The Indie Showcase presents, Angela Rigley


Please welcome this weeks guest to the Showcase.

Over to you Angela,


I find the hardest part of writing novels isn’t the actual writing – that seems to flow naturally – but the marketing of the books once they are published, especially if you are not very outgoing, like me.

Social media is one of the platforms for announcing to the world that you have these fabulous books, but there are so many millions published every week, yours is just a tiny fish in the huge ocean. That is why having friends like Richard Dockett can be so beneficial. Getting your name ‘out there’ is what is needed and the more help you can obtain, the more you can be seen and eventually recognised. 


A little bit about me:

This is part of an article I wrote for Short Books and Scribes, a blog tour organised by Rachel’s Random Resources:

I love editing. In fact, you could almost call it an obsession.

In The Peacock Bottle there are two stories, set over fifty years apart, and I had to make sure I used the correct characters for each timeline. Even though I kept lists of each family’s names, it was not until my fifth edit that I realised one of the servants had crossed over to the other story. I’m sure she would have felt out of place in the wrong time, and with people she would not know, but she did not say a word, did not let me know. Luckily I found her and moved her back to her own era before the final edit.

An extract from The Peacock Bottle:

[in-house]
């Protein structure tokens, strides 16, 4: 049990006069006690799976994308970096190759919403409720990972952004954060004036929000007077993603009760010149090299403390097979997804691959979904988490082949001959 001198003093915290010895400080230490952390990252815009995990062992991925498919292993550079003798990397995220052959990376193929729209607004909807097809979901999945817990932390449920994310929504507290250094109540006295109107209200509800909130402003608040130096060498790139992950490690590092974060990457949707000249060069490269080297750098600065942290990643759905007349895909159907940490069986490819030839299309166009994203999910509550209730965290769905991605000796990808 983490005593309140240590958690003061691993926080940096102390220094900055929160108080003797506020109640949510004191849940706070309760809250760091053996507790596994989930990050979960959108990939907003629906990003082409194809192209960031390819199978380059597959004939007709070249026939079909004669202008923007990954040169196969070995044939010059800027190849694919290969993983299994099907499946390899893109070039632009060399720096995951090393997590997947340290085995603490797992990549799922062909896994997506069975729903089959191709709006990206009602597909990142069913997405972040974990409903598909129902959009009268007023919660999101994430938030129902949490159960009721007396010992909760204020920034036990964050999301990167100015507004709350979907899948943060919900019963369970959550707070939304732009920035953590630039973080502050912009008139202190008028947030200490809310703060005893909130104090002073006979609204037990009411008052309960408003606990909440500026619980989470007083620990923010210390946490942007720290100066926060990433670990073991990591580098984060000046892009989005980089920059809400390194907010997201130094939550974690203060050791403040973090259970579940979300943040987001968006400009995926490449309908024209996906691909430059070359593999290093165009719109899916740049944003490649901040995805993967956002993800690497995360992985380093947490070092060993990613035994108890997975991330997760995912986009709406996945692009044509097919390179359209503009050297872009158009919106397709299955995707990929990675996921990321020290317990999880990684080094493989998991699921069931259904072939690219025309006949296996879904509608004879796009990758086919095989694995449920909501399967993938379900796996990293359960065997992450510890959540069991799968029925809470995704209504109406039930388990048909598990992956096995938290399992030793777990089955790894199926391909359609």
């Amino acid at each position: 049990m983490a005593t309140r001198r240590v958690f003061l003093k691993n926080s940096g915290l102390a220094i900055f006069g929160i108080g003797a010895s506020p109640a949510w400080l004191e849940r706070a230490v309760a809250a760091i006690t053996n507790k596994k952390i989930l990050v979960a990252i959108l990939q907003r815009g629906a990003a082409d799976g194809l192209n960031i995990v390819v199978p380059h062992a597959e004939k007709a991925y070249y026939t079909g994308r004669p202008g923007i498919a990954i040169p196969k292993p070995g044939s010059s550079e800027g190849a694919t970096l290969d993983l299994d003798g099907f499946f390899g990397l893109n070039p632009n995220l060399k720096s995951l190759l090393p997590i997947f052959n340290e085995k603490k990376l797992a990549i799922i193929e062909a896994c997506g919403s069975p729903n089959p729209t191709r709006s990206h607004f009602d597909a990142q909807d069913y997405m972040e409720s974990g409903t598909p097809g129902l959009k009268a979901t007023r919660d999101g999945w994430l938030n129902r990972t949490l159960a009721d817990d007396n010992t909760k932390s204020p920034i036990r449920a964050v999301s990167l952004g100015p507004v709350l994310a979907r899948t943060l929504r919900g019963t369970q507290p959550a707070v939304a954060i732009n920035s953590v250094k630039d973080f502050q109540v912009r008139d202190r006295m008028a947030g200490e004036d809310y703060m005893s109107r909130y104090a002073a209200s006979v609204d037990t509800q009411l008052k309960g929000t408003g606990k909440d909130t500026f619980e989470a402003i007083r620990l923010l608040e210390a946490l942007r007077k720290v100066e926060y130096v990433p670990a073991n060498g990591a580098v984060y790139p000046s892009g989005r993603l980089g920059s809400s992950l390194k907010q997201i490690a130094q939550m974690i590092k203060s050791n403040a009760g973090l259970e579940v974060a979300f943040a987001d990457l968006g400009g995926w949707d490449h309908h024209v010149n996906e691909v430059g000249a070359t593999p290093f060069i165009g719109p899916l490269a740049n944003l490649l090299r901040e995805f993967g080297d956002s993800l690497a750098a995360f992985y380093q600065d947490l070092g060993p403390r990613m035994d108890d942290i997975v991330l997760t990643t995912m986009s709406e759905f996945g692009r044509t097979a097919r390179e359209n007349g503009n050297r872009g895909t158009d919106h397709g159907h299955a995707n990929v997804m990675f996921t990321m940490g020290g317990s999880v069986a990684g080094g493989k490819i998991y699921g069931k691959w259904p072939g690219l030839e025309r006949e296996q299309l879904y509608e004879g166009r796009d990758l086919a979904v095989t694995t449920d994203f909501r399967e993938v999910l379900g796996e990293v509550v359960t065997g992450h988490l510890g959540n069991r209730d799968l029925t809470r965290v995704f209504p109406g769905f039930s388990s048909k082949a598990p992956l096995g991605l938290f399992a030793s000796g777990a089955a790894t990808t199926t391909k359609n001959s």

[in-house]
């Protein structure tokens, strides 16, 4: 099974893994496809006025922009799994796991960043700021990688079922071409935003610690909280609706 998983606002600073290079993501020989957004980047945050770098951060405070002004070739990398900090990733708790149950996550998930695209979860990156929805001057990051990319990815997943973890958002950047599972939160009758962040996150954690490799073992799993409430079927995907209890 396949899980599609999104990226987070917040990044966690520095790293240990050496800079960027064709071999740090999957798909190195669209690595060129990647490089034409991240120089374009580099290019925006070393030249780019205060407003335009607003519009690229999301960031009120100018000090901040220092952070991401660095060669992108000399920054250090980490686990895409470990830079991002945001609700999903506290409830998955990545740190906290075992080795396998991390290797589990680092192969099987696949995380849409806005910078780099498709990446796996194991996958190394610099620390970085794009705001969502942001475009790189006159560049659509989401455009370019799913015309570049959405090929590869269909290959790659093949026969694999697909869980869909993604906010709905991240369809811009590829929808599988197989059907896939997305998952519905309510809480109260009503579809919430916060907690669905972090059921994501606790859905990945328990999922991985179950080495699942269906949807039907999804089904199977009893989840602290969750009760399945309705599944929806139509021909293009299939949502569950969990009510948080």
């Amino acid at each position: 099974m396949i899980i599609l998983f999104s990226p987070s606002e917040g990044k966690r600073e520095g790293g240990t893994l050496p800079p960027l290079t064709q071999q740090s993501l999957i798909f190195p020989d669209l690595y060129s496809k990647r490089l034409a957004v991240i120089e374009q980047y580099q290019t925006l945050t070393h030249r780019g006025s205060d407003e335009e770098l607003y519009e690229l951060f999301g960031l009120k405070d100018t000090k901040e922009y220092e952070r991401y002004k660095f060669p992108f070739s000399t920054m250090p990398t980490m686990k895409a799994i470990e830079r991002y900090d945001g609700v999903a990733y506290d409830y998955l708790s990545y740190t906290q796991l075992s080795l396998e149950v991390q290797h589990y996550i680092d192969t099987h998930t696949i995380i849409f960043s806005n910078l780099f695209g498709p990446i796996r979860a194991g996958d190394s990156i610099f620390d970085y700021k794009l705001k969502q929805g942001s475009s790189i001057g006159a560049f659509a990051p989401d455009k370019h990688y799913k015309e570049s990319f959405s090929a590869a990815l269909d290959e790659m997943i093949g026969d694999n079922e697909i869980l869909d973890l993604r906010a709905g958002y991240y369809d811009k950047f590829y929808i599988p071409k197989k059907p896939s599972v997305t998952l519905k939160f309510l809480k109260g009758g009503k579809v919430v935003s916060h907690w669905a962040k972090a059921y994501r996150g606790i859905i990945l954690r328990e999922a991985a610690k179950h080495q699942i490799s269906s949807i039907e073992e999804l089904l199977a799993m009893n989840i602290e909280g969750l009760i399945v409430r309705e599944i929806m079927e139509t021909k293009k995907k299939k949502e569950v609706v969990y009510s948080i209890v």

Her stepmother continued, “We ought to take you to a hospital. Does the town contain such a place, Jenny?”

The maid had been staring at Amelia’s injury as if mesmerised. “I beg your pardon, ma’am?”

“A hospital in Cockermouth?”

“Um, no, ma’am. There’s the workhouse on Gallowbarrow, but no hospital.”

“Don’t use that detestable word in this house.”

Taken aback at the venom in her stepmother’s voice, Amelia gasped. Never had she known her use such a tone. “Mamma?”

“I’m sorry for my outburst, but we nearly ended up in one of those abominable places. After the fire, before the reading of the will, I feared we would. Of course we did not, but the mere notion sends shivers up my spine.”


As I said in one of the other articles I wrote for my blog tour, writing dialogue comes easily to me, much more so than long, descriptive pieces about scenery or a person’s features and clothes. I would rather read dialogue, and when I come across pages of description in a book, I flick through, only taking in an occasional word or two to satisfy my need to know what is happening.

I started compiling my family tree about fifteen years ago and discovered that every one of my paternal direct ancestors lived in what was then called Cumberland. No wonder I feel such an affinity to The Lake District and love going there on holiday. I have found family as far back as 1475, and met cousins I didn’t know I had. Nowadays most of it is done on the internet although I still love to visit records offices and trawl through bishops’ transcripts to find familiar names. In the 1911 census I can also see the signatures of the head of each household.

Genealogy is involved in my novel The Peacock Bottle, set in Cockermouth, and we find out in the end how the characters are connected.